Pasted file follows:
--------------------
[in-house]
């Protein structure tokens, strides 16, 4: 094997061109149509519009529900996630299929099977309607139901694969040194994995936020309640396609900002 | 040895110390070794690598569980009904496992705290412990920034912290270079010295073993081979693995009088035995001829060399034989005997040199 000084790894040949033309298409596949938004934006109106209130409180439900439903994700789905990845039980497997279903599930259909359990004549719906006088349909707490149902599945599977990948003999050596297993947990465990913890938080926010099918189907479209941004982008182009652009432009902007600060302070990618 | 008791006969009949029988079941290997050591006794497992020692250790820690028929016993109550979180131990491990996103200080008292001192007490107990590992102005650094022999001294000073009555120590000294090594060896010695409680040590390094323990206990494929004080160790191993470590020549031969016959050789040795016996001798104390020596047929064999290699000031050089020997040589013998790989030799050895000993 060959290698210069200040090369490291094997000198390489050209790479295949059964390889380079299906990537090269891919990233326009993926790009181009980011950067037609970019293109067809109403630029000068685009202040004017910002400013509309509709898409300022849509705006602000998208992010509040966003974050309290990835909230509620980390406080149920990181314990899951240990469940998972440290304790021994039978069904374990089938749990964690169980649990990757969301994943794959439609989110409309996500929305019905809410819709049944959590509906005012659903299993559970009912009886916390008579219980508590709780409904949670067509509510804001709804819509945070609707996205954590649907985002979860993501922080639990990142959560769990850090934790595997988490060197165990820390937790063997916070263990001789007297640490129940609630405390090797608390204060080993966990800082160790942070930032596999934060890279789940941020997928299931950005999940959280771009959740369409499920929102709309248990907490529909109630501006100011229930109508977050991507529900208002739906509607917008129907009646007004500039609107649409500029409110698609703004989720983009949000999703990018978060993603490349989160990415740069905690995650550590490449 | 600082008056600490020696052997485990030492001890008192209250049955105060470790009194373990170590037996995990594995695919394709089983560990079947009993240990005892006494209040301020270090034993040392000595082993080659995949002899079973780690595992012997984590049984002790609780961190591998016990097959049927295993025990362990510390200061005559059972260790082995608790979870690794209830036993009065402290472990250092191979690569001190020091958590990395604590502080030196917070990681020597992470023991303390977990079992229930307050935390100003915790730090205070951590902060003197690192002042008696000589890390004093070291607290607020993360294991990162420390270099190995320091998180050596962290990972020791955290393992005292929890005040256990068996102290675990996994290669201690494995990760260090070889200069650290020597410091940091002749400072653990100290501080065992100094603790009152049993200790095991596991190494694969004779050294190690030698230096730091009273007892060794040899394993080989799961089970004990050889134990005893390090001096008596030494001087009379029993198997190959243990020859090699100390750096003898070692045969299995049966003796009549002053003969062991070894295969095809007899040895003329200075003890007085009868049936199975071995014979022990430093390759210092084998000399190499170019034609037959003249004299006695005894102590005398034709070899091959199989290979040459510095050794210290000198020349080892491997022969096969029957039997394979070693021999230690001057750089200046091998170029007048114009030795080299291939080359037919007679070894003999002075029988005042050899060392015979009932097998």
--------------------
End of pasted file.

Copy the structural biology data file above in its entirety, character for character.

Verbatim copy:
[in-house]
């Protein structure tokens, strides 16, 4: 094997061109149509519009529900996630299929099977309607139901694969040194994995936020309640396609900002 | 040895110390070794690598569980009904496992705290412990920034912290270079010295073993081979693995009088035995001829060399034989005997040199 000084790894040949033309298409596949938004934006109106209130409180439900439903994700789905990845039980497997279903599930259909359990004549719906006088349909707490149902599945599977990948003999050596297993947990465990913890938080926010099918189907479209941004982008182009652009432009902007600060302070990618 | 008791006969009949029988079941290997050591006794497992020692250790820690028929016993109550979180131990491990996103200080008292001192007490107990590992102005650094022999001294000073009555120590000294090594060896010695409680040590390094323990206990494929004080160790191993470590020549031969016959050789040795016996001798104390020596047929064999290699000031050089020997040589013998790989030799050895000993 060959290698210069200040090369490291094997000198390489050209790479295949059964390889380079299906990537090269891919990233326009993926790009181009980011950067037609970019293109067809109403630029000068685009202040004017910002400013509309509709898409300022849509705006602000998208992010509040966003974050309290990835909230509620980390406080149920990181314990899951240990469940998972440290304790021994039978069904374990089938749990964690169980649990990757969301994943794959439609989110409309996500929305019905809410819709049944959590509906005012659903299993559970009912009886916390008579219980508590709780409904949670067509509510804001709804819509945070609707996205954590649907985002979860993501922080639990990142959560769990850090934790595997988490060197165990820390937790063997916070263990001789007297640490129940609630405390090797608390204060080993966990800082160790942070930032596999934060890279789940941020997928299931950005999940959280771009959740369409499920929102709309248990907490529909109630501006100011229930109508977050991507529900208002739906509607917008129907009646007004500039609107649409500029409110698609703004989720983009949000999703990018978060993603490349989160990415740069905690995650550590490449 | 600082008056600490020696052997485990030492001890008192209250049955105060470790009194373990170590037996995990594995695919394709089983560990079947009993240990005892006494209040301020270090034993040392000595082993080659995949002899079973780690595992012997984590049984002790609780961190591998016990097959049927295993025990362990510390200061005559059972260790082995608790979870690794209830036993009065402290472990250092191979690569001190020091958590990395604590502080030196917070990681020597992470023991303390977990079992229930307050935390100003915790730090205070951590902060003197690192002042008696000589890390004093070291607290607020993360294991990162420390270099190995320091998180050596962290990972020791955290393992005292929890005040256990068996102290675990996994290669201690494995990760260090070889200069650290020597410091940091002749400072653990100290501080065992100094603790009152049993200790095991596991190494694969004779050294190690030698230096730091009273007892060794040899394993080989799961089970004990050889134990005893390090001096008596030494001087009379029993198997190959243990020859090699100390750096003898070692045969299995049966003796009549002053003969062991070894295969095809007899040895003329200075003890007085009868049936199975071995014979022990430093390759210092084998000399190499170019034609037959003249004299006695005894102590005398034709070899091959199989290979040459510095050794210290000198020349080892491997022969096969029957039997394979070693021999230690001057750089200046091998170029007048114009030795080299291939080359037919007679070894003999002075029988005042050899060392015979009932097998």